Their findings, published in the Nature journal, are based on the examination of tiny zircon crystals in rocks from a region known as the Pilbara Craton in the northwest of the state of Western Australia (WA).
The Pilbara Craton had long interested geologists as it was believed to contain the best-preserved section of the Earth’s ancient crust.
Also dating back to a time when the planet consisted of a huge land mass or supercontinent.
Explaining the latest study, Curtin University earth and planetary sciences associate prof. Dr Tim Johnson said oxygen isotopes in the zircon crystals revealed a process.
A process starting with the melting of rocks near the surface and progressing deeper, consistent with the geological effect of giant meteorite impacts.
Johnson said zircon could survive intact for billions of years, which meant scientists could determine “quite precisely when it was formed, based on the decay of the radioactive uranium it contains.’’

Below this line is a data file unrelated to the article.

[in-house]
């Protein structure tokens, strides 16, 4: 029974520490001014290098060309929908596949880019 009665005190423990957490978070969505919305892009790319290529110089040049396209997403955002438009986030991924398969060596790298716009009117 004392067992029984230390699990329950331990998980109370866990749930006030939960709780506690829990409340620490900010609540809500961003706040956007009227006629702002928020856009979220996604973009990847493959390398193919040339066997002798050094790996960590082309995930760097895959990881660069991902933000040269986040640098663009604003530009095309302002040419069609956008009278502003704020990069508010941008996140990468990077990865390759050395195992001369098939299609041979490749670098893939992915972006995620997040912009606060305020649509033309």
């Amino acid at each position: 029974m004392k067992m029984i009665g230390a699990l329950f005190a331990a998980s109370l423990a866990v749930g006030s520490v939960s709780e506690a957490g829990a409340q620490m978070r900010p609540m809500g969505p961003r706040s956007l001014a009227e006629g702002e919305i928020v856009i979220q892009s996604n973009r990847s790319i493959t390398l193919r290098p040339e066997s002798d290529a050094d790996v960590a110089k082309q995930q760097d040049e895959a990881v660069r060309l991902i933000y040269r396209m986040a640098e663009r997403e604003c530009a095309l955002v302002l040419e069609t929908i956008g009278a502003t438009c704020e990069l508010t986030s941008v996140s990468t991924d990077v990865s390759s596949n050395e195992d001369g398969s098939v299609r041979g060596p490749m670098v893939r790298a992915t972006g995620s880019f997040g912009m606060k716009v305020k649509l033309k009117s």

“What’s more, we can find out about the environment in which zircon formed by measuring the relative proportion of isotopes of oxygen it contains,’’ he wrote in an article published on the website of The Conversation on Thursday.
Johnson said the research provided the first solid evidence that the processes that ultimately formed the continents began with giant meteorite impacts.
Similar to those responsible for the extinction of the dinosaurs, which occurred billions of years earlier.
“Data related to other areas of ancient continental crust on Earth appears to show patterns similar to those recognised in Western Australia,’’ he said.
“So we will like to test our findings on these ancient rocks to see if, as we suspect, our model is more widely applicable.’’